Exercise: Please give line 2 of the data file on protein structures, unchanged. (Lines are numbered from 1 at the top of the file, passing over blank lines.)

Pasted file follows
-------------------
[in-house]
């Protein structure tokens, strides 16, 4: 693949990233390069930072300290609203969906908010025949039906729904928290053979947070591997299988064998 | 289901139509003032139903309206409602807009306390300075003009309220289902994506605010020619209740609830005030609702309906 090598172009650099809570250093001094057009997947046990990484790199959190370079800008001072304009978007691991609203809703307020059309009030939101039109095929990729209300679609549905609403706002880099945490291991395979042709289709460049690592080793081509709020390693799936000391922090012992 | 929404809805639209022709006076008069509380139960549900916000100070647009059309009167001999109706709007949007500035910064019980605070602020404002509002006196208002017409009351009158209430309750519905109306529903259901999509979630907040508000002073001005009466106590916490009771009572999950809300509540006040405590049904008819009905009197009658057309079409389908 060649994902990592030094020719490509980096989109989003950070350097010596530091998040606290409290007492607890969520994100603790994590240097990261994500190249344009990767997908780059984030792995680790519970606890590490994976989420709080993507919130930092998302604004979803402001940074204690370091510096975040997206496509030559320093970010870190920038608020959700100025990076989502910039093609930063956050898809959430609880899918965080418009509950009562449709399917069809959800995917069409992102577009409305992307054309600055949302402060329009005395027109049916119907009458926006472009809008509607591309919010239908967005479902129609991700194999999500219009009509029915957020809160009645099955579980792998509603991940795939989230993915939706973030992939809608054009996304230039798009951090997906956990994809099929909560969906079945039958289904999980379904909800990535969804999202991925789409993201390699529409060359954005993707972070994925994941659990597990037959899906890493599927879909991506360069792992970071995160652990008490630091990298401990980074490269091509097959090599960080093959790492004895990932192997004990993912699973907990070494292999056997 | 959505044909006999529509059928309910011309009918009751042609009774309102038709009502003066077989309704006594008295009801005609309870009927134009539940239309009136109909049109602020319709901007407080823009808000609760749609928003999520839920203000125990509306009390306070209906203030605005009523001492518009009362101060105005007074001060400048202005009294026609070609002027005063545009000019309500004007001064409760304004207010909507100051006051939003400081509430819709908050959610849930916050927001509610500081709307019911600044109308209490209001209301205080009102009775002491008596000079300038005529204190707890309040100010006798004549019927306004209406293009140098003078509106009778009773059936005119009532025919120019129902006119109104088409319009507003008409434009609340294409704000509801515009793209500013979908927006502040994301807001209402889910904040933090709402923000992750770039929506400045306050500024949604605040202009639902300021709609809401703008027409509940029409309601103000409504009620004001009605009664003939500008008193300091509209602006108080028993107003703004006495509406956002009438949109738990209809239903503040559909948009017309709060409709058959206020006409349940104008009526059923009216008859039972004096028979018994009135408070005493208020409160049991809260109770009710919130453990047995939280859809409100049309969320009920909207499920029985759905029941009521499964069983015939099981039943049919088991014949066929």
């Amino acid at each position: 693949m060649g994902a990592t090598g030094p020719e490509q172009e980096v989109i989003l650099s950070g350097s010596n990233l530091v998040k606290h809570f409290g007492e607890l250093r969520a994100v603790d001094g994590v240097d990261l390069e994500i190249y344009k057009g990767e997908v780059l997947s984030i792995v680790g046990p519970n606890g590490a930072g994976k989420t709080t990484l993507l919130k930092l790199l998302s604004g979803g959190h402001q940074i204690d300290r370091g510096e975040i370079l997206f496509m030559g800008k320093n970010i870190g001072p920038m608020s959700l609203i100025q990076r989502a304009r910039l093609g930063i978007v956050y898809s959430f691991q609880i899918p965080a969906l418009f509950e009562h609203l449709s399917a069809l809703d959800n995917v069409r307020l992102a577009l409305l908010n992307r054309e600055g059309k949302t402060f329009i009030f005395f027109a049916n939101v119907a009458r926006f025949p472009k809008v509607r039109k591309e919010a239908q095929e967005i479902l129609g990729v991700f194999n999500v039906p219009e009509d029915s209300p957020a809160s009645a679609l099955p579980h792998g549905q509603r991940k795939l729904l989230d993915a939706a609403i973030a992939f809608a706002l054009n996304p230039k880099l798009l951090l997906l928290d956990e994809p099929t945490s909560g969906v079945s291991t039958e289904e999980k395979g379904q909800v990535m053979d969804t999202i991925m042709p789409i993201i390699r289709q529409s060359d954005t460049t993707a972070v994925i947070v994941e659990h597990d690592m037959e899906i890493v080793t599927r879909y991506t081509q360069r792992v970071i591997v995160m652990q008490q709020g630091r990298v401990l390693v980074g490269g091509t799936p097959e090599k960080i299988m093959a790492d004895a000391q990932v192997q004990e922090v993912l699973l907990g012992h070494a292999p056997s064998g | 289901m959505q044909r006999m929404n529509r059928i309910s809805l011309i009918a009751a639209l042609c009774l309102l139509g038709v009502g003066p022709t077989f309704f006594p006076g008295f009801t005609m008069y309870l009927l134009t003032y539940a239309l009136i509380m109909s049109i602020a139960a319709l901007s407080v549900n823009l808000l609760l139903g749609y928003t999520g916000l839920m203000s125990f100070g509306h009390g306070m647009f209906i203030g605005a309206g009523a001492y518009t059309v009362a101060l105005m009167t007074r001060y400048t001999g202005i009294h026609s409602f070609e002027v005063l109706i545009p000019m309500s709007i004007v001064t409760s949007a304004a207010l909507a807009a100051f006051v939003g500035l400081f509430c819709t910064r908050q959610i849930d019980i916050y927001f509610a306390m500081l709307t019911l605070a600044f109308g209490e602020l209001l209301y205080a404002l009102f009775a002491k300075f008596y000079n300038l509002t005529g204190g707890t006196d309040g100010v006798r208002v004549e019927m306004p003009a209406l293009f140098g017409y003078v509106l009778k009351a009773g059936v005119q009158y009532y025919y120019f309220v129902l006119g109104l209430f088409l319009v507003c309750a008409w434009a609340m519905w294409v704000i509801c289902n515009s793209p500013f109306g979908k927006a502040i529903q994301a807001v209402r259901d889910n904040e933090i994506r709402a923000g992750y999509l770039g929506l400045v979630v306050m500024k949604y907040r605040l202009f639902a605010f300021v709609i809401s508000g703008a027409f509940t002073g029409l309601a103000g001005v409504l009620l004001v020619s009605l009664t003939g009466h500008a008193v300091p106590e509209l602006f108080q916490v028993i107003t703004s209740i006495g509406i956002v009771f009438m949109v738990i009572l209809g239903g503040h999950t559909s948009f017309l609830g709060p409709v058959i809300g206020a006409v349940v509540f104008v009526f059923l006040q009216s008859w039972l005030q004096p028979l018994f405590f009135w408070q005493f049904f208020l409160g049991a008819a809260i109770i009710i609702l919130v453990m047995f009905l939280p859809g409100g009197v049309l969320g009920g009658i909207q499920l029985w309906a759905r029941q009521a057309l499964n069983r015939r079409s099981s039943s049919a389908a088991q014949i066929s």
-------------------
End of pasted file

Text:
């Protein structure tokens, strides 16, 4: 693949990233390069930072300290609203969906908010025949039906729904928290053979947070591997299988064998 | 289901139509003032139903309206409602807009306390300075003009309220289902994506605010020619209740609830005030609702309906 090598172009650099809570250093001094057009997947046990990484790199959190370079800008001072304009978007691991609203809703307020059309009030939101039109095929990729209300679609549905609403706002880099945490291991395979042709289709460049690592080793081509709020390693799936000391922090012992 | 929404809805639209022709006076008069509380139960549900916000100070647009059309009167001999109706709007949007500035910064019980605070602020404002509002006196208002017409009351009158209430309750519905109306529903259901999509979630907040508000002073001005009466106590916490009771009572999950809300509540006040405590049904008819009905009197009658057309079409389908 060649994902990592030094020719490509980096989109989003950070350097010596530091998040606290409290007492607890969520994100603790994590240097990261994500190249344009990767997908780059984030792995680790519970606890590490994976989420709080993507919130930092998302604004979803402001940074204690370091510096975040997206496509030559320093970010870190920038608020959700100025990076989502910039093609930063956050898809959430609880899918965080418009509950009562449709399917069809959800995917069409992102577009409305992307054309600055949302402060329009005395027109049916119907009458926006472009809008509607591309919010239908967005479902129609991700194999999500219009009509029915957020809160009645099955579980792998509603991940795939989230993915939706973030992939809608054009996304230039798009951090997906956990994809099929909560969906079945039958289904999980379904909800990535969804999202991925789409993201390699529409060359954005993707972070994925994941659990597990037959899906890493599927879909991506360069792992970071995160652990008490630091990298401990980074490269091509097959090599960080093959790492004895990932192997004990993912699973907990070494292999056997 | 959505044909006999529509059928309910011309009918009751042609009774309102038709009502003066077989309704006594008295009801005609309870009927134009539940239309009136109909049109602020319709901007407080823009808000609760749609928003999520839920203000125990509306009390306070209906203030605005009523001492518009009362101060105005007074001060400048202005009294026609070609002027005063545009000019309500004007001064409760304004207010909507100051006051939003400081509430819709908050959610849930916050927001509610500081709307019911600044109308209490209001209301205080009102009775002491008596000079300038005529204190707890309040100010006798004549019927306004209406293009140098003078509106009778009773059936005119009532025919120019129902006119109104088409319009507003008409434009609340294409704000509801515009793209500013979908927006502040994301807001209402889910904040933090709402923000992750770039929506400045306050500024949604605040202009639902300021709609809401703008027409509940029409309601103000409504009620004001009605009664003939500008008193300091509209602006108080028993107003703004006495509406956002009438949109738990209809239903503040559909948009017309709060409709058959206020006409349940104008009526059923009216008859039972004096028979018994009135408070005493208020409160049991809260109770009710919130453990047995939280859809409100049309969320009920909207499920029985759905029941009521499964069983015939099981039943049919088991014949066929």